The entire question of speakers disappearing and reproduction of soundstage begs the question whether a playback system can ever produce a soundstage that is actually *better* than the original. We know, for example, that sound in an auditorium is different from row to row and seat to seat; one cannot really say there's an Absolute soundstage in the live event. Thus, a skilled recording engineer using ideal microphone placement, etc., could produce a recording with better soundstaging than what many at the live event experienced. Geoff Kait Machina Dynamica

 

Geoff,

Good points!

Also, in the privacy of your listening room, preferrably a decent acoustically treated room, you don't have the two buddies next to you talking at volume 10 as if they were both deaf as you would at the actual live event.

Plus, a sound engineer in a recording studio can edit out the extraneous noise that occurs at a live event and actually make the original sound better...just my two cents for what it's worth. :-)

So yes, In that respect, the reproduced live event is preferred and can sound much better than the original. :-)

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Better than the "Real Thing"?

Yes, often times the recording captures more of the individual instruments expression, subtlety and harmonic complexity.  Also, depending on the seats, dynamics can actually improve as well.  The placement and soundstaging are also generally improved.

Kal Rubinson
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Sure, that's possible but a

Sure, that's possible but a better comparison would be to the soundstage at the "best seat in the house."  In that face-off, it can be different and, possibly, more satisfying to some but not better.  If judged better, it would be either a flight of imagination or due to the creation of an imaginary event. 

 

Kal

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better is as better does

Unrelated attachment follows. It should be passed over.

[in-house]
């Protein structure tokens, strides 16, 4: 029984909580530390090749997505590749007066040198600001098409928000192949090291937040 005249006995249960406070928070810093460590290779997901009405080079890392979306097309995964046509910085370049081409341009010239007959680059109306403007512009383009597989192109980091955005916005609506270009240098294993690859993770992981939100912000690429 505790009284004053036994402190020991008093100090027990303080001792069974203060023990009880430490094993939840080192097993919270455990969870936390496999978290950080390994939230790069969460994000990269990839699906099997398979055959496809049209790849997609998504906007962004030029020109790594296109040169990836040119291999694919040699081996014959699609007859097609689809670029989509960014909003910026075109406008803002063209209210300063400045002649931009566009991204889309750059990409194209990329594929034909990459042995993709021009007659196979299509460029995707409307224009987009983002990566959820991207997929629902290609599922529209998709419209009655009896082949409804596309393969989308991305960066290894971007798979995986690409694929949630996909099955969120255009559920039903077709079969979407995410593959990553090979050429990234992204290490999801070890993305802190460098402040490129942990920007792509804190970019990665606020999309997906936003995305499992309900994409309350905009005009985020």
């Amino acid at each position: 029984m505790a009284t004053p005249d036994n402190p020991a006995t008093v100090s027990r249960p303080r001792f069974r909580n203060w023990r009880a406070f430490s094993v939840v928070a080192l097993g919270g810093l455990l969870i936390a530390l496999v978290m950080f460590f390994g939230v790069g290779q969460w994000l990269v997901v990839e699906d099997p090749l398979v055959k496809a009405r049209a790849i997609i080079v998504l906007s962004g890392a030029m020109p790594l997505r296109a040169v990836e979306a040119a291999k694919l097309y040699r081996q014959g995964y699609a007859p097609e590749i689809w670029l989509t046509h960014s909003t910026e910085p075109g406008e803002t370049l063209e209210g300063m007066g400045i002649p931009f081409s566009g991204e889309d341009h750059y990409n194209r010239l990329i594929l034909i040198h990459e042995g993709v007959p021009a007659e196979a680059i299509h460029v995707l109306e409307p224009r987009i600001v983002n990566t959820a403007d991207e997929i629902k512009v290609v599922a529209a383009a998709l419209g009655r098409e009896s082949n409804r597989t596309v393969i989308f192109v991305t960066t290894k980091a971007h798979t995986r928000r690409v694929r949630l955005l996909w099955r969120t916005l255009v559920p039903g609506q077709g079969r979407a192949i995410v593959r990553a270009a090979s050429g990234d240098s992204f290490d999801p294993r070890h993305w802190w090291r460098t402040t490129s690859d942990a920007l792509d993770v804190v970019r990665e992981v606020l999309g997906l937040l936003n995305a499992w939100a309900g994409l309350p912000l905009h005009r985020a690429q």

Depending on the hall acoustics vs the recording engineers technique at capturing the first arrival sound, in actuality, the recording may indeed sound better.  Example, the Kimmel Center in Philadelphia, my own stomping grounds.  The hall is very open and tends to loose detail and dynamics almost immediately beyond the edge of the stage.  The best seats would be in the first few rows, but as they are set so low, they miss alot of the impact of the sound and render little  image clarity.  The second tier seating on the front sides and behind the stage are the best, but are so offset that they are also at a severe disadvantage acousticaly.  The best seat would be about 10 to 15 rows out and in mid air, which are at quite a far distance in Verizon Hall, considering the precipitous drop off of the acoustic wave.  It's all subjective in the end anyway, since we all live within our own very personal cage of perceptional acuity and priorities.

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Kimmel Center

We are in agreement about the sound of the Kimmel Center. They have improved it from it's opening day sound and are continuing to try and extract better sound. While they're at it they should demand at least a partial refund from the architect and acoustician's. Barring that, any fixes should be free. I wonder, do we have our very own Avery Fisher Hall on South Broad Street?   

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Go to a good dealer locally...